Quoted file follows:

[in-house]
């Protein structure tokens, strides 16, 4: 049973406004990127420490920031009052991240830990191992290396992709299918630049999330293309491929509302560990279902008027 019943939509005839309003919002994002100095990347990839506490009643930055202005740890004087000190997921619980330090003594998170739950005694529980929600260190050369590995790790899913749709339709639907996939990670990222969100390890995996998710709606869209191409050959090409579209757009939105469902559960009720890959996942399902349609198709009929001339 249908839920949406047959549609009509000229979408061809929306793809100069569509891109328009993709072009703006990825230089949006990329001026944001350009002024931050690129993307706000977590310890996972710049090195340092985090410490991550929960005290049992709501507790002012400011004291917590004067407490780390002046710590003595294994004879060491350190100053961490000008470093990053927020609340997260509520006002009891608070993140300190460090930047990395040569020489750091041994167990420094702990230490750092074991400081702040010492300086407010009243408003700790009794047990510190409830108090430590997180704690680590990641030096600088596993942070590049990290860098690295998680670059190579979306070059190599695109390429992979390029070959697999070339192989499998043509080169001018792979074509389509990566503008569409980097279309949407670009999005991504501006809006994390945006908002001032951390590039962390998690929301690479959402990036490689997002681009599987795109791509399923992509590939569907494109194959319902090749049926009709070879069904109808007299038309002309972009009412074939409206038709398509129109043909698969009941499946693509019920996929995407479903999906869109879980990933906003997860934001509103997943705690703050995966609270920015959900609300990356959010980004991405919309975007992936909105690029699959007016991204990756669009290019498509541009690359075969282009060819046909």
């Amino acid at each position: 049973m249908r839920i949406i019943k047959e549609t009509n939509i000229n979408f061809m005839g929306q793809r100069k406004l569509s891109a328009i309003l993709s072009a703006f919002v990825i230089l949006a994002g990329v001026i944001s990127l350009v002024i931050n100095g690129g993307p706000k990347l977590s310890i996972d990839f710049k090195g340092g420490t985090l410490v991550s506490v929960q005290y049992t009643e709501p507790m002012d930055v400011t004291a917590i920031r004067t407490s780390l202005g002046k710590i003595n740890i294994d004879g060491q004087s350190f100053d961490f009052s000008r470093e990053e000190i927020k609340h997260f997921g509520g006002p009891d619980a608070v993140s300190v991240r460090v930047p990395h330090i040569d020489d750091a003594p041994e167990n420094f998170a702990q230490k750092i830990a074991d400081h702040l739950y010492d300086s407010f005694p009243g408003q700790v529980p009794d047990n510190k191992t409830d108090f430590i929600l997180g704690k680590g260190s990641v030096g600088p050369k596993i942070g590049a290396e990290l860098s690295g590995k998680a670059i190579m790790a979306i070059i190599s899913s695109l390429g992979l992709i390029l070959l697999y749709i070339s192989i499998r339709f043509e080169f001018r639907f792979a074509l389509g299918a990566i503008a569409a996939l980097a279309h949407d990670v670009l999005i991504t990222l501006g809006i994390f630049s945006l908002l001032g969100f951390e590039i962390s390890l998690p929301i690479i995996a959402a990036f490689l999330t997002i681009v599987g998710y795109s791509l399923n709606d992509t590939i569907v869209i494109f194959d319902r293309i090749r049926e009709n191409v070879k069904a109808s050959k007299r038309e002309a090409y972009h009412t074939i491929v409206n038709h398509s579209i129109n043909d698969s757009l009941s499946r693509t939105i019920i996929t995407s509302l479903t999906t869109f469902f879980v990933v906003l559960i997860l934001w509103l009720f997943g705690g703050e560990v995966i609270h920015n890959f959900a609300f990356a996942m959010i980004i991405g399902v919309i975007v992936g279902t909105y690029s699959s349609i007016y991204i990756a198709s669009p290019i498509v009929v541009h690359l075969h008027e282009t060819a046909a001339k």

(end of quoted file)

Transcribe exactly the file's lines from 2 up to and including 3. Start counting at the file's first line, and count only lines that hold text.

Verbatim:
């Protein structure tokens, strides 16, 4: 049973406004990127420490920031009052991240830990191992290396992709299918630049999330293309491929509302560990279902008027 019943939509005839309003919002994002100095990347990839506490009643930055202005740890004087000190997921619980330090003594998170739950005694529980929600260190050369590995790790899913749709339709639907996939990670990222969100390890995996998710709606869209191409050959090409579209757009939105469902559960009720890959996942399902349609198709009929001339 249908839920949406047959549609009509000229979408061809929306793809100069569509891109328009993709072009703006990825230089949006990329001026944001350009002024931050690129993307706000977590310890996972710049090195340092985090410490991550929960005290049992709501507790002012400011004291917590004067407490780390002046710590003595294994004879060491350190100053961490000008470093990053927020609340997260509520006002009891608070993140300190460090930047990395040569020489750091041994167990420094702990230490750092074991400081702040010492300086407010009243408003700790009794047990510190409830108090430590997180704690680590990641030096600088596993942070590049990290860098690295998680670059190579979306070059190599695109390429992979390029070959697999070339192989499998043509080169001018792979074509389509990566503008569409980097279309949407670009999005991504501006809006994390945006908002001032951390590039962390998690929301690479959402990036490689997002681009599987795109791509399923992509590939569907494109194959319902090749049926009709070879069904109808007299038309002309972009009412074939409206038709398509129109043909698969009941499946693509019920996929995407479903999906869109879980990933906003997860934001509103997943705690703050995966609270920015959900609300990356959010980004991405919309975007992936909105690029699959007016991204990756669009290019498509541009690359075969282009060819046909």
């Amino acid at each position: 049973m249908r839920i949406i019943k047959e549609t009509n939509i000229n979408f061809m005839g929306q793809r100069k406004l569509s891109a328009i309003l993709s072009a703006f919002v990825i230089l949006a994002g990329v001026i944001s990127l350009v002024i931050n100095g690129g993307p706000k990347l977590s310890i996972d990839f710049k090195g340092g420490t985090l410490v991550s506490v929960q005290y049992t009643e709501p507790m002012d930055v400011t004291a917590i920031r004067t407490s780390l202005g002046k710590i003595n740890i294994d004879g060491q004087s350190f100053d961490f009052s000008r470093e990053e000190i927020k609340h997260f997921g509520g006002p009891d619980a608070v993140s300190v991240r460090v930047p990395h330090i040569d020489d750091a003594p041994e167990n420094f998170a702990q230490k750092i830990a074991d400081h702040l739950y010492d300086s407010f005694p009243g408003q700790v529980p009794d047990n510190k191992t409830d108090f430590i929600l997180g704690k680590g260190s990641v030096g600088p050369k596993i942070g590049a290396e990290l860098s690295g590995k998680a670059i190579m790790a979306i070059i190599s899913s695109l390429g992979l992709i390029l070959l697999y749709i070339s192989i499998r339709f043509e080169f001018r639907f792979a074509l389509g299918a990566i503008a569409a996939l980097a279309h949407d990670v670009l999005i991504t990222l501006g809006i994390f630049s945006l908002l001032g969100f951390e590039i962390s390890l998690p929301i690479i995996a959402a990036f490689l999330t997002i681009v599987g998710y795109s791509l399923n709606d992509t590939i569907v869209i494109f194959d319902r293309i090749r049926e009709n191409v070879k069904a109808s050959k007299r038309e002309a090409y972009h009412t074939i491929v409206n038709h398509s579209i129109n043909d698969s757009l009941s499946r693509t939105i019920i996929t995407s509302l479903t999906t869109f469902f879980v990933v906003l559960i997860l934001w509103l009720f997943g705690g703050e560990v995966i609270h920015n890959f959900a609300f990356a996942m959010i980004i991405g399902v919309i975007v992936g279902t909105y690029s699959s349609i007016y991204i990756a198709s669009p290019i498509v009929v541009h690359l075969h008027e282009t060819a046909a001339k």